Please...I understand that this is possibly so people won't be confused switching from desktop to desktop, applications will look more native no matter what desktop environment you use, etc....but I have been using KDE for a LONG time...1.0 or before. I just checked out the gnome 2.2 screenshots and IN MY OPINION (notice that before you flame) Gnome is just plain ugly. I've never liked the way gnome looks.

So, while you work in this venture PLEASE PLEASE do not change the look of KDE. There are many of us totally satisfied with the way KDE looks and I don't want to see it become just another gnome.

Thank you.

by ac (not verified)

opinionated prick.

by Tony (not verified)

so what are you?


by Grumpy (not verified)

It's not about looks but about usability.

by Anonymous Monkey (not verified)

About Button order, double click, etc:

Could this not be a documented divergence between the desktops? Better yet, it would be nice if GNOME apps running in KDE would use KDE button ordering and single clicking (configurable of course), and KDE apps used GNOME button order and double click in GNOME.

About file dialog boxes:

Yes KDE has a nice one, yes GNOME knows theirs is not, yes theirs will be better when the new GTK comes out. No need to flame the GNOME people on this one or overly flatter ourselves with how nice the KDE one is.

Compoment embedding:

I like the suggestion that embedding kspread and gnumeric in OO should be a feature. I think that having a common file format between Abiword, KOffice and OpenOffice would be more valuable for this though. You could use any spreadsheet app to make a spreadsheet readable and embedable by OpenOffice this way. I know there was discussion going on between the different office suite developers about maybe moving towards the OpenOffice file format, but I don't know how much development is happening there.

I'd still like to see the ability to embed any X application inside another though, so that we could have KDE and GNOME software as plugins to Mozilla, as well as GNOME and KDE stuff embedding in one another. I'm not sure how possible any of this is and how much work if any has been done. (Didn't there used to be a way to make any X application a KPart?)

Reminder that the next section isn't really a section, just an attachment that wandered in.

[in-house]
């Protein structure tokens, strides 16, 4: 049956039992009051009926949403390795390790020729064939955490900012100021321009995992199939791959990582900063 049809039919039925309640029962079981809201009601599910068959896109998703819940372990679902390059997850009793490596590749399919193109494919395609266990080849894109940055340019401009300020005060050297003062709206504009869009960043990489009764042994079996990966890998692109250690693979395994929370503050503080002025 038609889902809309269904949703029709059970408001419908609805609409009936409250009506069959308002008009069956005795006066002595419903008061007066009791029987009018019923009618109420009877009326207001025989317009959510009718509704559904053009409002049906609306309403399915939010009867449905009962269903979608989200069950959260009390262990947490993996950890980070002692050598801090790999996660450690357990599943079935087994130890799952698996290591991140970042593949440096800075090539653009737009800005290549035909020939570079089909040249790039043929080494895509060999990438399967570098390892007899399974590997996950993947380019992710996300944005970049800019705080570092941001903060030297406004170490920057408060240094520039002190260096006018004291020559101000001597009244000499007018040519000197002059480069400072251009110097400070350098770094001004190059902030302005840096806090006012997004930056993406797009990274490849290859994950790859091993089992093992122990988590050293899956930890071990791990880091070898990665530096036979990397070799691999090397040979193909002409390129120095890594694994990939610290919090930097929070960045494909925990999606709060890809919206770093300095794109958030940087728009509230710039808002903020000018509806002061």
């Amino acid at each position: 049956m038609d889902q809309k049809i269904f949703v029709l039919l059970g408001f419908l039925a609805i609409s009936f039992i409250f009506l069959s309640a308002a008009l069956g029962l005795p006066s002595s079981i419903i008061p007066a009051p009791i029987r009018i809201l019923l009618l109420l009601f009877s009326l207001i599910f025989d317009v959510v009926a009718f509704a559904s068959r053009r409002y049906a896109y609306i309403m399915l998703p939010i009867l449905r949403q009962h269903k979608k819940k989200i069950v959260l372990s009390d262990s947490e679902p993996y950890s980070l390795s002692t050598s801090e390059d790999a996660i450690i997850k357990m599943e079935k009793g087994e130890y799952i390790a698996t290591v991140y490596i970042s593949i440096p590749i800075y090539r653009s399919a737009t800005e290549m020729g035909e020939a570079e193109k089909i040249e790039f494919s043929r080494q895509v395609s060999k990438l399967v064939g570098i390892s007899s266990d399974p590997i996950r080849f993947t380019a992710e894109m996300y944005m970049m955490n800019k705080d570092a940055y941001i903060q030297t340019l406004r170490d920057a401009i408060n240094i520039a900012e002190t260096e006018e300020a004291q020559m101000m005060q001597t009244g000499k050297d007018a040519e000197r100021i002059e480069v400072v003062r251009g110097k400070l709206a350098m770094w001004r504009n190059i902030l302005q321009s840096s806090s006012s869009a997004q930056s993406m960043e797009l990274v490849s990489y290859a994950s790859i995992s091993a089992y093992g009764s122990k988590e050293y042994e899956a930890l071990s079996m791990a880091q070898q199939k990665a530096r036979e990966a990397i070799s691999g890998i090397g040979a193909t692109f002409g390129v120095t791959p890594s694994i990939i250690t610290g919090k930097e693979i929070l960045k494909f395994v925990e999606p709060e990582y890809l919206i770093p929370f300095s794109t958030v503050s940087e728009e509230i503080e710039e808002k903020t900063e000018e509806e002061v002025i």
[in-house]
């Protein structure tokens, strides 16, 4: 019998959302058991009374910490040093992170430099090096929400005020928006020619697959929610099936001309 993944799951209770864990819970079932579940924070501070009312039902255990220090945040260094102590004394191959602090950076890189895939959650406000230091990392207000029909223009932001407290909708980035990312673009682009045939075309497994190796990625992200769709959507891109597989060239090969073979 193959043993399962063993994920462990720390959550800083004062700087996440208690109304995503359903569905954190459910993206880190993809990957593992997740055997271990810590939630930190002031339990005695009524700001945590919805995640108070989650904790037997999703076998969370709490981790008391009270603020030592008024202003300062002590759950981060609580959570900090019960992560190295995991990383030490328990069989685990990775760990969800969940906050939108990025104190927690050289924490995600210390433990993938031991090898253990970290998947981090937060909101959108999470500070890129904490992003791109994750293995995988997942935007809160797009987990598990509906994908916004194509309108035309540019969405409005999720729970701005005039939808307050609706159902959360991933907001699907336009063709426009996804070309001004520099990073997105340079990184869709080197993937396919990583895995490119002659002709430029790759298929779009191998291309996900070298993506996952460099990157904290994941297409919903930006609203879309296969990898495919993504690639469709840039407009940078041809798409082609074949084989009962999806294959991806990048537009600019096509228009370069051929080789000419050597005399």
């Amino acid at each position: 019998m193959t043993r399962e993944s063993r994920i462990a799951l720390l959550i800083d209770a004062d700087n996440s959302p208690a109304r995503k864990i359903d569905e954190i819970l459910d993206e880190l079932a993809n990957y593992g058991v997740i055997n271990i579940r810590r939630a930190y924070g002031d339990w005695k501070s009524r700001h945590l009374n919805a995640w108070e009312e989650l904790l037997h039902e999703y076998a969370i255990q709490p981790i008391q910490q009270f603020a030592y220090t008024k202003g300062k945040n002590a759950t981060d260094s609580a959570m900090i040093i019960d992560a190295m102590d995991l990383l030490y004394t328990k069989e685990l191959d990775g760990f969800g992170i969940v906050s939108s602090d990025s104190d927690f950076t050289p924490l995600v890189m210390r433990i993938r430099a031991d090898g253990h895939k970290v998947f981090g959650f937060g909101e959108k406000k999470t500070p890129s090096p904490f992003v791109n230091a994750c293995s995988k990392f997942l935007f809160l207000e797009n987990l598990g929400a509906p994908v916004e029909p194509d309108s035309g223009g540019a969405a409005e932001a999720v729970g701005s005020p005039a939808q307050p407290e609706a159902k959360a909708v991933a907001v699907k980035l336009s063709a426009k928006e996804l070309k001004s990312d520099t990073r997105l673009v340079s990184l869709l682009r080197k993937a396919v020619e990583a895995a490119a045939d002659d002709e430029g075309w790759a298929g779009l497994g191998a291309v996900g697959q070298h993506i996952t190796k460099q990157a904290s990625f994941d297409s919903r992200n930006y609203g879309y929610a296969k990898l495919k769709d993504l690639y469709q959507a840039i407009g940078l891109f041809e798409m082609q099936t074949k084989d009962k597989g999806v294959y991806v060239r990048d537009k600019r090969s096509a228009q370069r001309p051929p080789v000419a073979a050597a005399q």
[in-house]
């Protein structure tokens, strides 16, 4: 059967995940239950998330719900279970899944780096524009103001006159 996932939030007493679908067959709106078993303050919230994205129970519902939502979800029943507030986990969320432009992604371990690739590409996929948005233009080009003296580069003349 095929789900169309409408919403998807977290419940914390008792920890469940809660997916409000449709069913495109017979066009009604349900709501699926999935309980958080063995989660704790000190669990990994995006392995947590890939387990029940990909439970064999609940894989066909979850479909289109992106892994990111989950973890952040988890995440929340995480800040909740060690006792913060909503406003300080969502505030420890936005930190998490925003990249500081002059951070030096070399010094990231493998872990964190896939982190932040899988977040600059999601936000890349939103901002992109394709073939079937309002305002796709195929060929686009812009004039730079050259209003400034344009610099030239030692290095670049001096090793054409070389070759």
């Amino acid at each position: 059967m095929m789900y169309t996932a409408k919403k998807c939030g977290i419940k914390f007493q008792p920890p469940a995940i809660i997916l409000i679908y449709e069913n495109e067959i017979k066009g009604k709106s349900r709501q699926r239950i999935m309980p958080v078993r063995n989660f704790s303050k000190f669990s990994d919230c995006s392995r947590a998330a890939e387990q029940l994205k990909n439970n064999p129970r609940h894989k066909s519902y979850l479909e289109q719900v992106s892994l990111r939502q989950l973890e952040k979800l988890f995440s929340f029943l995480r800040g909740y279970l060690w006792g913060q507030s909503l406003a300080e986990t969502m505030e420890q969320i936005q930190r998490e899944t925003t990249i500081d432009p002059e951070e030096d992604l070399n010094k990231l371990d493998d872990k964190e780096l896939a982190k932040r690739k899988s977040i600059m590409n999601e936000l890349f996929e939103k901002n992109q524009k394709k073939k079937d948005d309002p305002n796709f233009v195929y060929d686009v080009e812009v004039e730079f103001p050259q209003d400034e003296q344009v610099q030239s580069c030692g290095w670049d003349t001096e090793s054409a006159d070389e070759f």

Everything else:

Sadly much of the rest of the discussion is dwelling on past communication problems and arguments between KDE and GNOME or between HCI and the desktop developers. Flaming GNOME or the HCI guys accomplished nothing. Not moving forward because the past isn't rosey doesn't get you anywhere. I say we should wish this new initiative good luck and be as helpful as possible. Cooperation between GNOME and KDE (and maybe/hopefully Apple someday too) on usability is a good idea.

by chillin (not verified)

Very well said. I disagree on only one point though: apple can go to hell...

by PRR (not verified)

A few weeks back the folks at Bitstream were kind enough to make their Vera truetype fonts available for use to the Gnome Foundation in Linux/Open-source Distros. I would assume KDE can use them too.

Would it be plausible to make Bitstream Vera the default (truetype) font for KDE/Gnome? They look much nicer at "typical" resolutions (1024x768 or so) than the Adobe fonts that are usually packaged. Myself, I have no problem copying over the TTFs from my Win partition and doing the ttmkfont trick, but many Linux newbies don't know this, and it would be helpful for them to have good-looking TTF's right away. Just a suggestion.

by EUtopian (not verified)

This is wonderful news, and not a day too early. Thanks for your contributions on this very important subject.

by Pedro Amaral Couto (not verified)

I think it would be great if KDE, Gnome and other desktops, window managers, or what ever, agreed with the same file formats and some general guidelines. I don't think we should agree on everything, but we should have good sense and some agreement on important things, as usability is concerned. Defining what are those important things should be the first task.

Anyway, deciding common formats should be very important ( themes, for instance ) - it's very annoying to see very small letters and a radically different theme when using a KDE applications on Gnome environment, and vice-versa.

Fanatics never admit they are fanatic; they only say what they believe, and close their ears and eyes when we say something not pleasant to them. That way their protected ideas will soon or later stagnat and die, while others learn from mistakes. That said, don't flame; flame won't help anyone. If you think you have a better ideas, tell them and listen and learn from others; if everyone do this, KDE, Gnome and everything else would be better.


by cm (not verified)

> I think it would be great if KDE, Gnome and other desktops, window managers,
> or what ever, agreed with the same file formats and some general guidelines.

This is already happening. Examples:

Here's a list of specs with varying degrees of acceptance:

> deciding common formats should be very important ( themes, for instance )

For themes this is hardly possible as themes are more than just a collection of colour settings and a few icons. They use code that has to be compiled and that is dependent on the used toolkit (GTK+ or the GUI part of Qt, respectively).

by ac (not verified)

> Fanatics never admit they are fanatic

Indeed, and as such I don't expect you to admit that you are a 'unify everything' fanatic.